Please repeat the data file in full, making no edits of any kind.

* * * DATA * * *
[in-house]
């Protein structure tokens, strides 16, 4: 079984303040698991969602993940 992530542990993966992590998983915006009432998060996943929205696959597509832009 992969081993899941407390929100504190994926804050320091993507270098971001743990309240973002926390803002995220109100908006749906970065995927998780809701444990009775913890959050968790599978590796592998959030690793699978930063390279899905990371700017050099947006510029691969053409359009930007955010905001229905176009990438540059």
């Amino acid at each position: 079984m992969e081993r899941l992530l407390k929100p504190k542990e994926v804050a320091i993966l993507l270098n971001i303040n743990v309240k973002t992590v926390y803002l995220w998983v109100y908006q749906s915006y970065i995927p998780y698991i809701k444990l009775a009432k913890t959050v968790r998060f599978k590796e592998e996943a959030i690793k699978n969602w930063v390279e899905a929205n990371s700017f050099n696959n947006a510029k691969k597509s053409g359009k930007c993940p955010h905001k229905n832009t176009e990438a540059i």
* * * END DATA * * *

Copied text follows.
[in-house]
């Protein structure tokens, strides 16, 4: 079984303040698991969602993940 992530542990993966992590998983915006009432998060996943929205696959597509832009 992969081993899941407390929100504190994926804050320091993507270098971001743990309240973002926390803002995220109100908006749906970065995927998780809701444990009775913890959050968790599978590796592998959030690793699978930063390279899905990371700017050099947006510029691969053409359009930007955010905001229905176009990438540059």
């Amino acid at each position: 079984m992969e081993r899941l992530l407390k929100p504190k542990e994926v804050a320091i993966l993507l270098n971001i303040n743990v309240k973002t992590v926390y803002l995220w998983v109100y908006q749906s915006y970065i995927p998780y698991i809701k444990l009775a009432k913890t959050v968790r998060f599978k590796e592998e996943a959030i690793k699978n969602w930063v390279e899905a929205n990371s700017f050099n696959n947006a510029k691969k597509s053409g359009k930007c993940p955010h905001k229905n832009t176009e990438a540059i």